Each Request is handled independently
In SQS, every buffered request is processed independently ie. each request is scaled transparently to handle the increase in load without any explicit instructions.
SQS locks the user messages when it is being processed so that various producers can send messages to various receivers and receivers could receive messages from multiple recipients at the same time.
Two queue types
Amazon SQS offers two types of queues - standard and FIFO queue for different application requirements.
Unlimited queues and messages
A user can create unlimited SQS queues processing an unlimited number of messages in any region.
Messages payload can be of maximum 256Kb size in any format. Each 64KB of a payload is considered as 1 request, hence, a single API call with 256KB payload is considered as 4 requests. If a user wants to send a message having a size larger than 256KB, he can use Amazon SQS extended client library for Java.
Amazon SQS Pricing
For the first 1 million, monthly requests are free. But after that, the user will be charged which may vary depending upon the region. For eg. for the region, US (east), Amazon SQS pricing is as follows-
- Standard queue - $0.40 ($0.0000004 per request)
- FIFO queue - $0.50 ($0.0000005 per request)
SNS Vs SQS
Amazon SNS (Simple Notification Service) is a fast and flexible push notification service that allows a user to send messages to a large number of mobile users, email recipients and also other distributed services. Amazon SQS is a distributed queuing system where messages are not pushed but receivers have to poll SQS to receive messages.
|Entity Type||Topic (Pub/Subsystem)||Queue (Similar to JMS)|
|Message Consumption||Push Mechanism||Pull Mechanism|
|Use Case||Fanout (the same message is processed in different ways)||Decoupling two applications and allow parallel asynchronous processing|
|Persistence||No persistence. If a customer is unavailable, the message is lost||Message is persisted for some time if the consumer is unavailable|
|Consumer Type||Consumers are supposed to be identical and process the message in the same way||Consumers process the message in different ways|
Comparison Between Amazon SQS and Amazon Kinesis streams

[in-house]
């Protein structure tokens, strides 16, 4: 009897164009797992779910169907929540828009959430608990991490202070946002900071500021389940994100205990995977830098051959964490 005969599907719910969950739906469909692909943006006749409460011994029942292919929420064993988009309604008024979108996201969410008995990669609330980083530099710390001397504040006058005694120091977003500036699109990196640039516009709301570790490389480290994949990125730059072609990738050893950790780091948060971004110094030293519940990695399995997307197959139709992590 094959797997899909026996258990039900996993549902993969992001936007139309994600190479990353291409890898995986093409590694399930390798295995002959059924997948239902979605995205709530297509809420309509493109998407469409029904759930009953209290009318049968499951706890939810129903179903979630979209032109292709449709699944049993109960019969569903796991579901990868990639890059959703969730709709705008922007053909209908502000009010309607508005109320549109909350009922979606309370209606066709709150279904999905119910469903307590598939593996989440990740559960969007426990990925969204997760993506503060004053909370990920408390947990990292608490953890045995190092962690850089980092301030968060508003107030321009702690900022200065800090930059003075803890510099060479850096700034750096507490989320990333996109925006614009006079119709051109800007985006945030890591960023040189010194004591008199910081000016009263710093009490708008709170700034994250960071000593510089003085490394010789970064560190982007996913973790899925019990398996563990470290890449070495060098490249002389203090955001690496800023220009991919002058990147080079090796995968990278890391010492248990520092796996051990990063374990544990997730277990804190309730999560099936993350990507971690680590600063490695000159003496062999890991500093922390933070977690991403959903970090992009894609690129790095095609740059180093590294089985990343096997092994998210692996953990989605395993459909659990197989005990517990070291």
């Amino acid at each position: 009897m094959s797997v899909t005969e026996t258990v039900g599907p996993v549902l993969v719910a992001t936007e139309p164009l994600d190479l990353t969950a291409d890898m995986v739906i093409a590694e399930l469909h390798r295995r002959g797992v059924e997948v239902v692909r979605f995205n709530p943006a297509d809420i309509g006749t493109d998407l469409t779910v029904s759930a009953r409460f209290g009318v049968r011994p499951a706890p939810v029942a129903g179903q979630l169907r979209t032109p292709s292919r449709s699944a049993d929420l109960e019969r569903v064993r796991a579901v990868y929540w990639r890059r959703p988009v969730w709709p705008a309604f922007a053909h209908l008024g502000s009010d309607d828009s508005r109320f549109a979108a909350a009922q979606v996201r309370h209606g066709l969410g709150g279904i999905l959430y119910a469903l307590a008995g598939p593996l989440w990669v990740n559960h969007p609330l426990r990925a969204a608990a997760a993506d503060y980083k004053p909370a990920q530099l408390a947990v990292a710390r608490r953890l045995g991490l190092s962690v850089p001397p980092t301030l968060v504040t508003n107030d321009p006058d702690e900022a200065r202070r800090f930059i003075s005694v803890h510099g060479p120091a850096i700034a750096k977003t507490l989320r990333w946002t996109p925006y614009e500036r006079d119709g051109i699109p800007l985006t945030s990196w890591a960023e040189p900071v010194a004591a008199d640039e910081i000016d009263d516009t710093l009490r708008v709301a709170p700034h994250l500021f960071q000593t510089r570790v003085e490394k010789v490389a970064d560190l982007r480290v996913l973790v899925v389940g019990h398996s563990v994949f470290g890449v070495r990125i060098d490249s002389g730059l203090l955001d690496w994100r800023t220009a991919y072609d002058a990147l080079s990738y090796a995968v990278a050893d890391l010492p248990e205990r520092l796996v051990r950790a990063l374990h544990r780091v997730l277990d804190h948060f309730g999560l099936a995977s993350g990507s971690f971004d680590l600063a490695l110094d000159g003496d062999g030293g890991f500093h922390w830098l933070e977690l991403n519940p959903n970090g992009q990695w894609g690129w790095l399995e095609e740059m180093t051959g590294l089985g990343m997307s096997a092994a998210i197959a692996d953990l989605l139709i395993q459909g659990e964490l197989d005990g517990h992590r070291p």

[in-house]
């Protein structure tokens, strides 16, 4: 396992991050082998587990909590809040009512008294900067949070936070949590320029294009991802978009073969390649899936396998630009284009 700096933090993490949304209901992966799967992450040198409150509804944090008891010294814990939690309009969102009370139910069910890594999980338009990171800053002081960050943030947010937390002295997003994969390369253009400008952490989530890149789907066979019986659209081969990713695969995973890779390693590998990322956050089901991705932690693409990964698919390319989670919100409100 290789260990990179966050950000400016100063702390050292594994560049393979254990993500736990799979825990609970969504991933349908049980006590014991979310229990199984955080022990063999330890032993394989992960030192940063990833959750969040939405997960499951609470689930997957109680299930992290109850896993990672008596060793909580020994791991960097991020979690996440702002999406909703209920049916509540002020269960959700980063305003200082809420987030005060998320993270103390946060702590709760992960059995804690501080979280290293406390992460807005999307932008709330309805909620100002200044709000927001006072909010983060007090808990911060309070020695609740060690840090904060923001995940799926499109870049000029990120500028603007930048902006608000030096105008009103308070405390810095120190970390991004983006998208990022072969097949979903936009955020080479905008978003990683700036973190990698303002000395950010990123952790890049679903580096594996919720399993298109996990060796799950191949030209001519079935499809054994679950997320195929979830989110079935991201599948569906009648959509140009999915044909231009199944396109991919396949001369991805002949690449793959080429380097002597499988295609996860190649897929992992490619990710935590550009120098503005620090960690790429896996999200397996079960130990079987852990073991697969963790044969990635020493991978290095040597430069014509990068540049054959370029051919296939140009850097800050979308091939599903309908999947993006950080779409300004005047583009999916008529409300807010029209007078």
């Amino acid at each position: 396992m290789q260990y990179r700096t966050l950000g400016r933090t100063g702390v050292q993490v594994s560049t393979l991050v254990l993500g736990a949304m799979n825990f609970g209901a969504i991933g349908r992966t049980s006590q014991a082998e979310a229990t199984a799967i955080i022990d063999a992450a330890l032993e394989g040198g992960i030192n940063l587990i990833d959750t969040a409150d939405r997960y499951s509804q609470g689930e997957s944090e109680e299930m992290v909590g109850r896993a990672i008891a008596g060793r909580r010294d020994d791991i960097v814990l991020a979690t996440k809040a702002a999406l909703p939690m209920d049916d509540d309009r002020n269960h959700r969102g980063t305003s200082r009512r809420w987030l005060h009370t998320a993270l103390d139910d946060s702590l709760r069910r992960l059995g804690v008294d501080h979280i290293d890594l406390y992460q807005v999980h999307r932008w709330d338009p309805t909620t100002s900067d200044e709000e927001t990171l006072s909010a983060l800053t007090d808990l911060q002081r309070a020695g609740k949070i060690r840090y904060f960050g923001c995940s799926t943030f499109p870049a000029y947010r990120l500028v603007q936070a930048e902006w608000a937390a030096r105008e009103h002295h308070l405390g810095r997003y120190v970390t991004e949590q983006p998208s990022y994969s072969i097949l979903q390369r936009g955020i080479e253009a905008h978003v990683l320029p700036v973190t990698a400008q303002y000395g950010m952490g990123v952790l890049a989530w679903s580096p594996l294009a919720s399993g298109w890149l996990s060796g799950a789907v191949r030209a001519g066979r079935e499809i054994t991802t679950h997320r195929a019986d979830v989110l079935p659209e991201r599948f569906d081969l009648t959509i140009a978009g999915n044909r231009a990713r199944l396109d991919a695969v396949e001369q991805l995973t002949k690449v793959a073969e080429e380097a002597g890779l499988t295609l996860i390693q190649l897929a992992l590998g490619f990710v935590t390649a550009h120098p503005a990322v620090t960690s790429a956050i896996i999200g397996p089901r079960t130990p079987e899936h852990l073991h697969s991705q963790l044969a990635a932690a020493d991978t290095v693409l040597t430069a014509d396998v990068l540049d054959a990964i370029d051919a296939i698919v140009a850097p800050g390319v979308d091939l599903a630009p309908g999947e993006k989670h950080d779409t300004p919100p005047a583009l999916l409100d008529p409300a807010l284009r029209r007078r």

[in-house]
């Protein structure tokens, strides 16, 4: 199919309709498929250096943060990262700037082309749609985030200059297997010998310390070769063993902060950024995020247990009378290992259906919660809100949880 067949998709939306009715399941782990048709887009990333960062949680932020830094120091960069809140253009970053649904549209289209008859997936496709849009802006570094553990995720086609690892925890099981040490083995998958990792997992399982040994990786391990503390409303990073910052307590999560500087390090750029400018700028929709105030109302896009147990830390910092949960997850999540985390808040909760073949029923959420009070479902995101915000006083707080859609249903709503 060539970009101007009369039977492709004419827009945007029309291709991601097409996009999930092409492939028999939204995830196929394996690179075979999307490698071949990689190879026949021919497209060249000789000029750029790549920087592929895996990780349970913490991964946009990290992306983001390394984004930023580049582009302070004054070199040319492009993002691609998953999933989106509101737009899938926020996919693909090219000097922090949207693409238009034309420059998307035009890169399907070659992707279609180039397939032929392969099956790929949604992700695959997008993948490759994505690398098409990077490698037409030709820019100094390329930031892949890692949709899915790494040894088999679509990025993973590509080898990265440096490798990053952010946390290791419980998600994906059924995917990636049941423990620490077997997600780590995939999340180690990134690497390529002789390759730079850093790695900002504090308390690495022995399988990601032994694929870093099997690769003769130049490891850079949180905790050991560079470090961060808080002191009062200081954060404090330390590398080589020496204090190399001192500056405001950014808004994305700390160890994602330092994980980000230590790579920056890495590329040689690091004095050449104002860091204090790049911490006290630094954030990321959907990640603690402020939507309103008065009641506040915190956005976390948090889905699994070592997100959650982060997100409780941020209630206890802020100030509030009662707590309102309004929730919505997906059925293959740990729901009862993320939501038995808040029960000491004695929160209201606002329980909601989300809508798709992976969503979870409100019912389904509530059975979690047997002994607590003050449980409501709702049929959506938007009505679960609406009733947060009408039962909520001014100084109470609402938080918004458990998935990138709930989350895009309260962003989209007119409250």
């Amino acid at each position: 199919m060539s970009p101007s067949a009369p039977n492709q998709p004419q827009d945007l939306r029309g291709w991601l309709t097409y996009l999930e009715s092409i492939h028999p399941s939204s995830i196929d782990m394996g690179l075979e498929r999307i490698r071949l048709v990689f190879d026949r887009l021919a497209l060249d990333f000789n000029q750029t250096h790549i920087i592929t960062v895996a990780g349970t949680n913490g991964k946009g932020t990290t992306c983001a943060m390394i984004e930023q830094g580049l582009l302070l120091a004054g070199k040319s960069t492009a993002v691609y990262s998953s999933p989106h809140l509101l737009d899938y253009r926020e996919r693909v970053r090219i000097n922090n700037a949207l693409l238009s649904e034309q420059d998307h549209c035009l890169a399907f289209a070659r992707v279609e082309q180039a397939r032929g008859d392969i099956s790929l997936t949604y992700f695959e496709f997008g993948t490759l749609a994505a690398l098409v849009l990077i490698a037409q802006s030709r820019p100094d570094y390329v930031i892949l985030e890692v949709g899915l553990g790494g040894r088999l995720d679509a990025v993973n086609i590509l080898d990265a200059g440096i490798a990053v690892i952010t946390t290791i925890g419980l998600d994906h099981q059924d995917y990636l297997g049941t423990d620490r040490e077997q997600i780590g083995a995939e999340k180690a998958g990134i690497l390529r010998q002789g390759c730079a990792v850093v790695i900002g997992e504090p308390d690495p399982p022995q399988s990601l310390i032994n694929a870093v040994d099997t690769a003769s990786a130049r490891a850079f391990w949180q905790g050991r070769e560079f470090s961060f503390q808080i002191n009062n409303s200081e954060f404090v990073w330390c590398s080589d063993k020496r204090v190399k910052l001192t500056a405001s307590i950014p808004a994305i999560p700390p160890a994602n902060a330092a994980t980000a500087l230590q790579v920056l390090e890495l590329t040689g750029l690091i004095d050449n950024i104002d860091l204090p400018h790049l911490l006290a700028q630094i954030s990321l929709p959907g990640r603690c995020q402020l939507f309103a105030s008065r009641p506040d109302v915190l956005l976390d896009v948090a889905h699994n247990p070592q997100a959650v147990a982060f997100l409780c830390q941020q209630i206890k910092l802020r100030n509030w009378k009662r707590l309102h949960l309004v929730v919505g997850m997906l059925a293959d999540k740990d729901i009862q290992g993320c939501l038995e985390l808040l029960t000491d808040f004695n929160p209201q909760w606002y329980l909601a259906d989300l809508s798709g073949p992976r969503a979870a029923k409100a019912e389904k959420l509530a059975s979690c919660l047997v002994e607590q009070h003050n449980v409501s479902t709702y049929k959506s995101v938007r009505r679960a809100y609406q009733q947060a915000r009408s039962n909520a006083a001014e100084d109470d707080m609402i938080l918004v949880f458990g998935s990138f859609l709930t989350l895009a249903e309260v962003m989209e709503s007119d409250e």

When it comes to creating a message based cloud application having distributed architecture, AWS offers two options - the Kinesis stream and the SQS queue. Which one to choose - SQS or Kinesis? Both the technologies seem similar but they have vastly different use cases. Kinesis is designed to manage and process real-time continuous data streams whereas SQS makes it easy to decouple and scale serverless applications, microservices, and distributed systems.
Kinesis Use Cases
- Real-time Analytics
- Mobile Data Capture
- Log and Event Data Collection
- “Internet of Things” Data Feed
Benefits of Kinesis
To get the absolute maximum throughput for data processing, Kinesis is the best choice. The delay time between writing a data record and reading it from the Stream is less than a second, regardless of how much data a user needs to write.
If you have to process terabytes of data on a daily basis in a single Stream, Kinesis is the best option to go with. A user can push data from various data producers, which is stored for later processing or read out in real-time.
SQS Use Cases
- Application integration
- Decoupling microservices
- Batch messages for future processing
- Allocate tasks to multiple worker nodes
- Decouple current user requests from intensive background work
Benefits of SQS
Ease of Use
SQS is very easy to use. In contrast to Kinesis, the user does not have to read special libraries or write to an SQS queue. Also, no need to coordinate among consumers.
SQS easily scales to manage and process a large volume of messages, without user intervention and no pre-provisioning of AWS resources. Amazon SQS buffer requests to manage the spikes in load with ease.
Hopefully, this simple walkthrough has helped you find out what is Amazon SQS and how it fulfils the queuing needs in software architecture. Let us know how did you like this AWS SQS tutorial article and comment down if you have any query regarding Amazon SQS.